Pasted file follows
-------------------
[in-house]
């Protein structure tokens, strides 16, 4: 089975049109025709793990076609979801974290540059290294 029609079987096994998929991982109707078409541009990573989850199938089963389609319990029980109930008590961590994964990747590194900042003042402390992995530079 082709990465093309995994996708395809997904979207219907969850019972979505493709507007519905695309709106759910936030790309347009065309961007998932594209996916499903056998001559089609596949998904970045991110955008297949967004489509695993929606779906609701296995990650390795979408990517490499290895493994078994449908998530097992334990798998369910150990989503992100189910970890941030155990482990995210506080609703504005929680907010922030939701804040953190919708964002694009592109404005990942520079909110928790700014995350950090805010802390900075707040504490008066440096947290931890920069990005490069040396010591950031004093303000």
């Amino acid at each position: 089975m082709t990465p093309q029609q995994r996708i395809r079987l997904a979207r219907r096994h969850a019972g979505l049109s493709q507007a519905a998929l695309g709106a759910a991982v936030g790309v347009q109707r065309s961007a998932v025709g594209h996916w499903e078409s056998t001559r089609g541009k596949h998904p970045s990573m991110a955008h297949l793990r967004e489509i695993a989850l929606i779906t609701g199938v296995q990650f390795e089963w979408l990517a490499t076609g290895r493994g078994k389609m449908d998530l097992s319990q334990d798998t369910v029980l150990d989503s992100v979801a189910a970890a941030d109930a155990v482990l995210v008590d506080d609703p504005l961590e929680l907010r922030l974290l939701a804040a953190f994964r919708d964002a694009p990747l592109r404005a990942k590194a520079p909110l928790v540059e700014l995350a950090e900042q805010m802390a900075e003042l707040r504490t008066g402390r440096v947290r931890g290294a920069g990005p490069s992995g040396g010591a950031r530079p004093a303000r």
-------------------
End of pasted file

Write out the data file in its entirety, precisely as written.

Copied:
[in-house]
């Protein structure tokens, strides 16, 4: 089975049109025709793990076609979801974290540059290294 029609079987096994998929991982109707078409541009990573989850199938089963389609319990029980109930008590961590994964990747590194900042003042402390992995530079 082709990465093309995994996708395809997904979207219907969850019972979505493709507007519905695309709106759910936030790309347009065309961007998932594209996916499903056998001559089609596949998904970045991110955008297949967004489509695993929606779906609701296995990650390795979408990517490499290895493994078994449908998530097992334990798998369910150990989503992100189910970890941030155990482990995210506080609703504005929680907010922030939701804040953190919708964002694009592109404005990942520079909110928790700014995350950090805010802390900075707040504490008066440096947290931890920069990005490069040396010591950031004093303000």
């Amino acid at each position: 089975m082709t990465p093309q029609q995994r996708i395809r079987l997904a979207r219907r096994h969850a019972g979505l049109s493709q507007a519905a998929l695309g709106a759910a991982v936030g790309v347009q109707r065309s961007a998932v025709g594209h996916w499903e078409s056998t001559r089609g541009k596949h998904p970045s990573m991110a955008h297949l793990r967004e489509i695993a989850l929606i779906t609701g199938v296995q990650f390795e089963w979408l990517a490499t076609g290895r493994g078994k389609m449908d998530l097992s319990q334990d798998t369910v029980l150990d989503s992100v979801a189910a970890a941030d109930a155990v482990l995210v008590d506080d609703p504005l961590e929680l907010r922030l974290l939701a804040a953190f994964r919708d964002a694009p990747l592109r404005a990942k590194a520079p909110l928790v540059e700014l995350a950090e900042q805010m802390a900075e003042l707040r504490t008066g402390r440096v947290r931890g290294a920069g990005p490069s992995g040396g010591a950031r530079p004093a303000r």